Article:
Article Date: 2013-04-02
There has recently been a substantial amount of media coverage regarding mislabelling of fish species in the UK and Ireland.
The study referred to in this press coverage was undertaken in 2011.
Using a DNA barcode technique (COI barcoding gene), 226 cod products from Ireland and the UK were genetically tested. Samples were taken of smoked, breaded and battered fish.
Cod mislabelling proved more severe in Ireland than in the UK (28.4% vs 7.4%). Dana Miller, who led the study, explained, "By genetically-testing cod product samples purchased from supermarkets we found threatened Atlantic cod mislabelled and sold as "sustainably sourced Pacific cod."
She added that all of the cod products mislabelled as sustainably sourced Pacific cod were purchased from a single supermarket chain that operates in both Ireland and the UK.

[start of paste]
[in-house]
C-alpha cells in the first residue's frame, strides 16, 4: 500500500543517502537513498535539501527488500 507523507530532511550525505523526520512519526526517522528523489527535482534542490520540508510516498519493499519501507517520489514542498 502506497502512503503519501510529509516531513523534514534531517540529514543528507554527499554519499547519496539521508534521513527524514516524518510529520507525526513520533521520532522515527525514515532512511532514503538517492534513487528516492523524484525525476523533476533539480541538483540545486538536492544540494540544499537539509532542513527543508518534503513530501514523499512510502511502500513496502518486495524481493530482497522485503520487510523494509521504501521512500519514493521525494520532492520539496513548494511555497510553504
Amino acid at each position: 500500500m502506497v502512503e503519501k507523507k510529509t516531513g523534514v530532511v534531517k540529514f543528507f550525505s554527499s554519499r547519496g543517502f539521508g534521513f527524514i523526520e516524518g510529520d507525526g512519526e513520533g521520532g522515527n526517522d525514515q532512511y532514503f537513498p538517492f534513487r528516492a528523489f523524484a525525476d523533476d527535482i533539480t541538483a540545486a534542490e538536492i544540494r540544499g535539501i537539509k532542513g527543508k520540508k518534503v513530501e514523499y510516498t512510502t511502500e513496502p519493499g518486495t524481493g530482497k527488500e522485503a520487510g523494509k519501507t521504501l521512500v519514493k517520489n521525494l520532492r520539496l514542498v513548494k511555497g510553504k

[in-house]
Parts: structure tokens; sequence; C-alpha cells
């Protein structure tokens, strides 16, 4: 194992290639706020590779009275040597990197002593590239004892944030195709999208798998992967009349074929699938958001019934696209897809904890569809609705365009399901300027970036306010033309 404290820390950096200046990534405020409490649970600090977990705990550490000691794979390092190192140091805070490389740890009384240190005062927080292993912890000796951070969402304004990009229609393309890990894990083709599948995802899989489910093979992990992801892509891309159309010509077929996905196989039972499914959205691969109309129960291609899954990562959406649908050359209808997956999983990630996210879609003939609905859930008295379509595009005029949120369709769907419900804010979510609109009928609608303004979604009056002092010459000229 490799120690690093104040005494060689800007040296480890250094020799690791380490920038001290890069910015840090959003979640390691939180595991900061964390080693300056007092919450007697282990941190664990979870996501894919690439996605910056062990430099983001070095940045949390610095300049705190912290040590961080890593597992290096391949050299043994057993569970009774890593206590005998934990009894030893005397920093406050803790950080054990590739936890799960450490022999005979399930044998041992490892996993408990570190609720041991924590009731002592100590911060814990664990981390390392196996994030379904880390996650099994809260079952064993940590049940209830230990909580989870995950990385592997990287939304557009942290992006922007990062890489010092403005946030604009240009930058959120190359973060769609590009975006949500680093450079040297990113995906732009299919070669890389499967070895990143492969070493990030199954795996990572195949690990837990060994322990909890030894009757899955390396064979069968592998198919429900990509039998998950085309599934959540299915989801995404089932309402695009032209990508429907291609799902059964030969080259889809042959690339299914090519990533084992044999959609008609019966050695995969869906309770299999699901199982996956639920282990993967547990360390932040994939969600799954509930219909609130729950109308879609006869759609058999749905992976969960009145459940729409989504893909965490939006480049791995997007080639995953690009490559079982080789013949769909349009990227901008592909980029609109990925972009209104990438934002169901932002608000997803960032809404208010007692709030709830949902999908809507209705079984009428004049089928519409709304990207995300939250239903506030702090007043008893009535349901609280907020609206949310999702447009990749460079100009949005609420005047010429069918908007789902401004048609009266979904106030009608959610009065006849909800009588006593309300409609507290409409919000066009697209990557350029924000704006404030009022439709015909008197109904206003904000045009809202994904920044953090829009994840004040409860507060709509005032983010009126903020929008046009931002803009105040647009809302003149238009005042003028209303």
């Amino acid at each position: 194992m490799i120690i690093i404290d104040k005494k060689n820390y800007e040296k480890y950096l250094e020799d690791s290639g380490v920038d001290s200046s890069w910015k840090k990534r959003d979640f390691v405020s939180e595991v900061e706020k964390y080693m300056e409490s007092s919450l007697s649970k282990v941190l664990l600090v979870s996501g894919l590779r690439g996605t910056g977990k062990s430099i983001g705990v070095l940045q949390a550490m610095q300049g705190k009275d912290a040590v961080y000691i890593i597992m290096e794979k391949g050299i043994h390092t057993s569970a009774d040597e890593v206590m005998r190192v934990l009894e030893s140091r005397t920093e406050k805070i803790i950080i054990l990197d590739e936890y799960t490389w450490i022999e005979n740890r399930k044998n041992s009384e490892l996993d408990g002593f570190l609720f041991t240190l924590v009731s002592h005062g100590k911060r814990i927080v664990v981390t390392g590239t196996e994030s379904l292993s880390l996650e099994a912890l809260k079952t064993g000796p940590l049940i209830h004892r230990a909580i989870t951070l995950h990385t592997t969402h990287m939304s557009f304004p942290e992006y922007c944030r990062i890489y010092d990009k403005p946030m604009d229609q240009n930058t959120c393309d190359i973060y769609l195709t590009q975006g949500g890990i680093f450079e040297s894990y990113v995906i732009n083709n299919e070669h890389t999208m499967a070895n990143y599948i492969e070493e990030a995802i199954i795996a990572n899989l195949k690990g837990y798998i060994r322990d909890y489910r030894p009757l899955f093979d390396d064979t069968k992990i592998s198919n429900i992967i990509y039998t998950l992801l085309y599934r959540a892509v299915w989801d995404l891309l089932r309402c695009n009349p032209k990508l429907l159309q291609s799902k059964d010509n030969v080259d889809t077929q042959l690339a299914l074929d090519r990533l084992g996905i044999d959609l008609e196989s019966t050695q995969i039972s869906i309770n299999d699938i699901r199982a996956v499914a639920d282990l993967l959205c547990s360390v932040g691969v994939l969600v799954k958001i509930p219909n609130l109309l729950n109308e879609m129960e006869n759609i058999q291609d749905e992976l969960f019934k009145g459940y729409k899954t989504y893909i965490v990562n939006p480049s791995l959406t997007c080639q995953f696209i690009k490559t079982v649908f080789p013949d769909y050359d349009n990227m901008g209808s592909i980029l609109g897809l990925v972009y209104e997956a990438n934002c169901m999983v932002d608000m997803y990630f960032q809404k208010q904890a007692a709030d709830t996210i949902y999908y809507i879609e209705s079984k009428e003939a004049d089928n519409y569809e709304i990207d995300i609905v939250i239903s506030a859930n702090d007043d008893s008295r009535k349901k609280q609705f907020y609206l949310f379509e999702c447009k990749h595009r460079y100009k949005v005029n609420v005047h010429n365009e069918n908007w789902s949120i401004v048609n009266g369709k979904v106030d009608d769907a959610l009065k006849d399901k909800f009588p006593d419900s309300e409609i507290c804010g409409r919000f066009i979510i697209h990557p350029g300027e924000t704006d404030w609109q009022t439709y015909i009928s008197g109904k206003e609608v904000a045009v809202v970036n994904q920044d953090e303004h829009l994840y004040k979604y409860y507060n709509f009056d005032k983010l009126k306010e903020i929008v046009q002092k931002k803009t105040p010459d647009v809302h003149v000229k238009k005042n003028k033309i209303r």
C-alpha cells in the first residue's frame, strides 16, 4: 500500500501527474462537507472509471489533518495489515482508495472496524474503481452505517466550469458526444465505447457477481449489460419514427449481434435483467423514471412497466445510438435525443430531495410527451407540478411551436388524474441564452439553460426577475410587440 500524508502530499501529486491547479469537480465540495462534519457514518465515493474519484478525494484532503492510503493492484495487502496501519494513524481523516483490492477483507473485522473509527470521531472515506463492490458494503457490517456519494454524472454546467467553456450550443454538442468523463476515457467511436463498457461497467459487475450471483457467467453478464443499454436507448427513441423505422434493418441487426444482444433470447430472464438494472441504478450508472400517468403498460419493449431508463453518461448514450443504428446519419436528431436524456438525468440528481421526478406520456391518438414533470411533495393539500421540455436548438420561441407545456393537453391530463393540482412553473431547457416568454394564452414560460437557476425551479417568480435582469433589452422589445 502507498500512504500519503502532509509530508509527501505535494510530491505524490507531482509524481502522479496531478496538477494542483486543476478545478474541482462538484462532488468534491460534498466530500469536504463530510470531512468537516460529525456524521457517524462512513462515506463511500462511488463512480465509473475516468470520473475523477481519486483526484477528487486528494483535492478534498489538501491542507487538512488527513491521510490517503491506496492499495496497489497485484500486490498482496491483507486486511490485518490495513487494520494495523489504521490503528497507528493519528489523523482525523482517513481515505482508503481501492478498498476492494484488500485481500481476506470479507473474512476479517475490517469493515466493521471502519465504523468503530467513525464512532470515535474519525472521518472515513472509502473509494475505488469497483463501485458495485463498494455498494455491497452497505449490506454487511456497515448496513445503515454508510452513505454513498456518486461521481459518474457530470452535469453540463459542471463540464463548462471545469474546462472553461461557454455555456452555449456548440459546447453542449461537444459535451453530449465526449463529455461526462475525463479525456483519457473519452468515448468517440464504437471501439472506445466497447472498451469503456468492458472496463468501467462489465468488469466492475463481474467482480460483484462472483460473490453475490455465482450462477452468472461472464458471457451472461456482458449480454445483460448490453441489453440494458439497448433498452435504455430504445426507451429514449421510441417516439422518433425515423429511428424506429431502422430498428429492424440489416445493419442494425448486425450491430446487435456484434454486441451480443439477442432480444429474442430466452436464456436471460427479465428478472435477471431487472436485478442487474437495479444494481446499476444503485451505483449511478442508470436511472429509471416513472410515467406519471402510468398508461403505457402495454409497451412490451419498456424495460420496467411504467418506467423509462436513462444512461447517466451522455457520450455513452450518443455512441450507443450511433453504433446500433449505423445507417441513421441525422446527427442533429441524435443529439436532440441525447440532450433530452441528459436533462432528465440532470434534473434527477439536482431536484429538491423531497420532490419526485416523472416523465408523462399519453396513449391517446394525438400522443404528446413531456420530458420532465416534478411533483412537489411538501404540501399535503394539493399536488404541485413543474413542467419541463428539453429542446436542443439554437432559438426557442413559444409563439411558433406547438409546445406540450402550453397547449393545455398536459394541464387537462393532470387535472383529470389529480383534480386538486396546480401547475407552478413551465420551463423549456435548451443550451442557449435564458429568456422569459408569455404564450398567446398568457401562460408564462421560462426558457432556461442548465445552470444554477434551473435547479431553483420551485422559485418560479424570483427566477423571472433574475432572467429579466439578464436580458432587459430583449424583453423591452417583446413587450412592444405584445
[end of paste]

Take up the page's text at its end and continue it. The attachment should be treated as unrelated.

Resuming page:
90% of cod and haddock served in UK fish and chip shops is caught in Icelandic and Norwegian waters and is frozen at sea (FAS) within hours of being caught. This fish is sustainably sourced and the packaging is clearly labelled. In this way, many fish and chip shops can tell exactly when and where the fish was caught, as well as identifying the species.
The remaining 10% is "wet fish" - fish that is caught and stored in ice, and is landed at UK ports. Some coastal fish and chip shops are able to buy available catch directly from the boats, supplementing with FAS fish as needed.
It is part of the criteria for the NFFF Fish & Chip Quality Award scheme that fish species is clearly identified on the menu board. Shops not in the scheme are encouraged to identify the fish species they are selling at point of sale.